If you're one of those people who actually reads the iPhone user guide, you know there are certain things you should keep your device away from. That apparently includes helium.
"Exposing iPhone to environments having high concentrations of industrial chemicals, including near evaporating liquified gasses such as helium, may damage or impair iPhone functionality," the user guide says.
But for many people, including Reddit user harritaco, this came as a surprise. The Redditor shared earlier this month that after an MRI machine was being installed and tested at his or her workplace, around 40 people's iPhones and Apple Watches stopped working. (Liquid helium is used to cool magnets in MRI machines.) Only iOS devices were impacted. Android users didn't experience any long-term issues, harritaco said.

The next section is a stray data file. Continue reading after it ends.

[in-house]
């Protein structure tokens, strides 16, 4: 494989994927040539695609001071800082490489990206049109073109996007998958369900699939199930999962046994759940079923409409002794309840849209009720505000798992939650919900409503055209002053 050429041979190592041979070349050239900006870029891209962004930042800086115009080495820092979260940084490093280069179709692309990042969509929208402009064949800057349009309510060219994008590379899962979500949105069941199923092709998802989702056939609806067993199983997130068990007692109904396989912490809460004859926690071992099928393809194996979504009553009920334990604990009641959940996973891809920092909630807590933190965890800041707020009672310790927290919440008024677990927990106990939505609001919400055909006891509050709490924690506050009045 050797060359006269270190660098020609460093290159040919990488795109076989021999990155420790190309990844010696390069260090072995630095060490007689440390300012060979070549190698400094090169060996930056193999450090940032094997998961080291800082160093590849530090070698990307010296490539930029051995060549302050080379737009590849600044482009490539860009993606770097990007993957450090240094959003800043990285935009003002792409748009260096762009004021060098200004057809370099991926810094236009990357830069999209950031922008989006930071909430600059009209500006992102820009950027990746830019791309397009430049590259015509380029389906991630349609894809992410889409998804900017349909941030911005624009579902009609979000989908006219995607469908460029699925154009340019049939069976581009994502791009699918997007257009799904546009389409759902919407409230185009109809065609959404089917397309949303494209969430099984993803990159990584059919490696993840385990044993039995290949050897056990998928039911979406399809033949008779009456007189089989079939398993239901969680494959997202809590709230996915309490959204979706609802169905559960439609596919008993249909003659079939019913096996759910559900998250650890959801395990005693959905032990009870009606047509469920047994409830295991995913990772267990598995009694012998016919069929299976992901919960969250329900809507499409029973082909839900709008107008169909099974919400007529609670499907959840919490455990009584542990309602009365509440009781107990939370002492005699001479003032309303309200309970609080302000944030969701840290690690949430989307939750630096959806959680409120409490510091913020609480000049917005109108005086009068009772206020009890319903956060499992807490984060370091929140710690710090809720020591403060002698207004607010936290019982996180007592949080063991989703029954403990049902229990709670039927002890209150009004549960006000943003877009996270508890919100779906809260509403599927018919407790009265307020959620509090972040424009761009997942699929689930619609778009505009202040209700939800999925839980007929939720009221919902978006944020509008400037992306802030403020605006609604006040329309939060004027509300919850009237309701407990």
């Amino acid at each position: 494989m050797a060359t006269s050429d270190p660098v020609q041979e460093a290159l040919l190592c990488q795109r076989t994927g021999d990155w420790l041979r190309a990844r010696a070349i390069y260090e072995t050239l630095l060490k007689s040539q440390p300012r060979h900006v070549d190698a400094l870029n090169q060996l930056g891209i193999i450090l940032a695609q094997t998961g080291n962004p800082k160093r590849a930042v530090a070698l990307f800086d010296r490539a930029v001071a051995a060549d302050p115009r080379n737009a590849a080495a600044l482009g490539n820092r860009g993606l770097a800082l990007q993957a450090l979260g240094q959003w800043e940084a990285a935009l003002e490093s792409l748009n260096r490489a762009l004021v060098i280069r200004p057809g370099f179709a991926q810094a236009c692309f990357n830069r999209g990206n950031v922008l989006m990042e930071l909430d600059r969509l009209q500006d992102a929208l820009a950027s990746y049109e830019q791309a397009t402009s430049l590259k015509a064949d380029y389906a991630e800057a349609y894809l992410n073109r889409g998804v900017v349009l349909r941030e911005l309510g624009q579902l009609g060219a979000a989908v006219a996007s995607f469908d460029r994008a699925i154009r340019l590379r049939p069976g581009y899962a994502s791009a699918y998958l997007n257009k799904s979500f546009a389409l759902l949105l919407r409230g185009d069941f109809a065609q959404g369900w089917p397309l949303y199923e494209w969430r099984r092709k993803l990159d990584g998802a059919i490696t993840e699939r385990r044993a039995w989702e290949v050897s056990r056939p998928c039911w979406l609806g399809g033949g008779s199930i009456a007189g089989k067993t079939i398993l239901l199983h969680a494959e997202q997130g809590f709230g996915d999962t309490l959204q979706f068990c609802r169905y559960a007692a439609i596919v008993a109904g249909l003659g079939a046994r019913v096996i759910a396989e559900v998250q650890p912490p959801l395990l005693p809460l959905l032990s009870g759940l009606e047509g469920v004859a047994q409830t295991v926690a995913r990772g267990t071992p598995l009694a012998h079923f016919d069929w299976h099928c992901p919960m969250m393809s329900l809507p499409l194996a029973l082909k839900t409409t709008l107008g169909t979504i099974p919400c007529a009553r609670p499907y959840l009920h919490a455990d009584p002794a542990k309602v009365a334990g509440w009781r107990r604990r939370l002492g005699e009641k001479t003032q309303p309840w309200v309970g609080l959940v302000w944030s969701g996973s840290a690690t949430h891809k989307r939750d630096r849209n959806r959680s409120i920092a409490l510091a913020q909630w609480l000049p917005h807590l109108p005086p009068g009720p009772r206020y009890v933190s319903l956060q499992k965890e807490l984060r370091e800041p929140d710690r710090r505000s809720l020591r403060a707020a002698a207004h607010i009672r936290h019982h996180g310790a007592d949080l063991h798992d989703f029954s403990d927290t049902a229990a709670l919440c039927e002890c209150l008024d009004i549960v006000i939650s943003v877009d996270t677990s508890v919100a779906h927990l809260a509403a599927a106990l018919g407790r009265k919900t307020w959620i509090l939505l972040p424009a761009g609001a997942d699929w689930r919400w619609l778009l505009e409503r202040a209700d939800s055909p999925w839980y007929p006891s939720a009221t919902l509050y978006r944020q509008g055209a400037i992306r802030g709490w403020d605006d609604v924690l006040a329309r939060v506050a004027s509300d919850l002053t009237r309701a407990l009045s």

Another Reddit user, captaincool, wrote that the helium caused the issue because of its impact on microelectromechanical system, or MEMS, oscillators. These are the tiny devices that drive the phone's clock. For the device to work properly, the mechanical resonator has to be kept inside a hermetically sealed chamber, the Redditor explained, but the seals can still be permeable to gasses like helium.
In a Tuesday follow-up to the original post, harritaco said he or she could confirm the cause of the iPhone malfunction was indeed helium. Harritaco conducted some tests, which involved placing an iPhone in a sealed bag with helium. The phone locked up after about eight minutes. This, along with the iPhone user guide and information from the MRI vendor, confirmed the theory on helium being the culprit, harritaco said.
When asked for comment, an Apple representative referred CNET to the iPhone user guide.
First published: Oct. 31, 3:12 p.m. PT.
Update, Nov. 1 at 9:54 a.m.: Adds that Apple referred CNET to the iPhone user guide.